The engine has a lighter balancer shaft and a longer airbox. Power and torque figures are marginally higher at 87bhp and 93Nm. A sub-3kg lithium-ion battery cuts weight as well. The final mechanical change is a switch to Bridgestone tyres from the earlier model’s Dunlops. The electronics package now includes four rider modes – Urban, Tour, Gravel and User – and the traction control has seven levels, up from the previous three. The switch to engage the gearbox from neutral has changed. Neutral and Drive/Sport are now an up/down toggle, rather than the unwieldy right/left on the old bike. However, changing to manual mode is more difficult now, as it is a smaller button on the inside of the previous switch.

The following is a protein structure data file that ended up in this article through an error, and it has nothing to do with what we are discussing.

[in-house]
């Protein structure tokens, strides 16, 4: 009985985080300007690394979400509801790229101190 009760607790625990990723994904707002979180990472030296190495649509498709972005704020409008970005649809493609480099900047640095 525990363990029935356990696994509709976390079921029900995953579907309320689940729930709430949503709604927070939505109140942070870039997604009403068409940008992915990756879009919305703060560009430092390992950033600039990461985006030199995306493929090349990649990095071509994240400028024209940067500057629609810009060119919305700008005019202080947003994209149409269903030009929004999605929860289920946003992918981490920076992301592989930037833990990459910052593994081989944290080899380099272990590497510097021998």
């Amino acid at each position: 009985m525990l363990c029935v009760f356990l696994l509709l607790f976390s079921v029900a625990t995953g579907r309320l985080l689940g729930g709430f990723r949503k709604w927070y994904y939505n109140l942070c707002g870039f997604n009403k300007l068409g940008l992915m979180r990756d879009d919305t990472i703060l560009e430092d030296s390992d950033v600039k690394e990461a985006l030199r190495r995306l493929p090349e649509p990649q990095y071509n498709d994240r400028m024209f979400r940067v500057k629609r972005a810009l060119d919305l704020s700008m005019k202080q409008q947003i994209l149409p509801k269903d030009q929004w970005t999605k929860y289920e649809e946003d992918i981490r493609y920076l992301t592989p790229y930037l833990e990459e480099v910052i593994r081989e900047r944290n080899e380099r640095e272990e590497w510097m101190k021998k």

Finally, the new display is a single rectangle that houses a circular tachometer within it. Other things like the fuel and temperature gauges have had their positions changed as a necessity, because the 2018’s display now crams in a lot more information. The power (three levels), engine braking (three levels, again) and traction control (seven levels) are on display at all times, and each can be individually tailored even in the preset modes. However, they reset once the bike is switched off. There is a full trip computer as well, with everything from twin trip meters, to instant fuel consumption, to average consumption, average speed, and distance to empty all accessible via buttons on the left handlebar.